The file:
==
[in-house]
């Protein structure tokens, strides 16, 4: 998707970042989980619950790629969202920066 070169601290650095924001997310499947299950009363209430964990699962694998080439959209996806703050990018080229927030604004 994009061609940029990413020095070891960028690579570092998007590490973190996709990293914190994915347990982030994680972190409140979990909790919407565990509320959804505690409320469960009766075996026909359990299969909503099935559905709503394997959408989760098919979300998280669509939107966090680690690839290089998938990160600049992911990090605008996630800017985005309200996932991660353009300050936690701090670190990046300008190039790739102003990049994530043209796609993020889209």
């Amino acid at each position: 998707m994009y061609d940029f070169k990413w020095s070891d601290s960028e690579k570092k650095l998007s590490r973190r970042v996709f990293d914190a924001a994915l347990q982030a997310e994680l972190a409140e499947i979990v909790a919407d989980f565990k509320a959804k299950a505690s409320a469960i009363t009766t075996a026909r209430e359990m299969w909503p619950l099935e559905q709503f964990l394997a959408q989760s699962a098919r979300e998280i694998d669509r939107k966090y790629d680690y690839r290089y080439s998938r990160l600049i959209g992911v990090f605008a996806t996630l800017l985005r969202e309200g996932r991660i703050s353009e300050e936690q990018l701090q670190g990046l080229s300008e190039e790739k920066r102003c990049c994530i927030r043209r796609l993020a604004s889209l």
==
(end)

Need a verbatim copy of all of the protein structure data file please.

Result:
[in-house]
């Protein structure tokens, strides 16, 4: 998707970042989980619950790629969202920066 070169601290650095924001997310499947299950009363209430964990699962694998080439959209996806703050990018080229927030604004 994009061609940029990413020095070891960028690579570092998007590490973190996709990293914190994915347990982030994680972190409140979990909790919407565990509320959804505690409320469960009766075996026909359990299969909503099935559905709503394997959408989760098919979300998280669509939107966090680690690839290089998938990160600049992911990090605008996630800017985005309200996932991660353009300050936690701090670190990046300008190039790739102003990049994530043209796609993020889209």
């Amino acid at each position: 998707m994009y061609d940029f070169k990413w020095s070891d601290s960028e690579k570092k650095l998007s590490r973190r970042v996709f990293d914190a924001a994915l347990q982030a997310e994680l972190a409140e499947i979990v909790a919407d989980f565990k509320a959804k299950a505690s409320a469960i009363t009766t075996a026909r209430e359990m299969w909503p619950l099935e559905q709503f964990l394997a959408q989760s699962a098919r979300e998280i694998d669509r939107k966090y790629d680690y690839r290089y080439s998938r990160l600049i959209g992911v990090f605008a996806t996630l800017l985005r969202e309200g996932r991660i703050s353009e300050e936690q990018l701090q670190g990046l080229s300008e190039e790739k920066r102003c990049c994530i927030r043209r796609l993020a604004s889209l």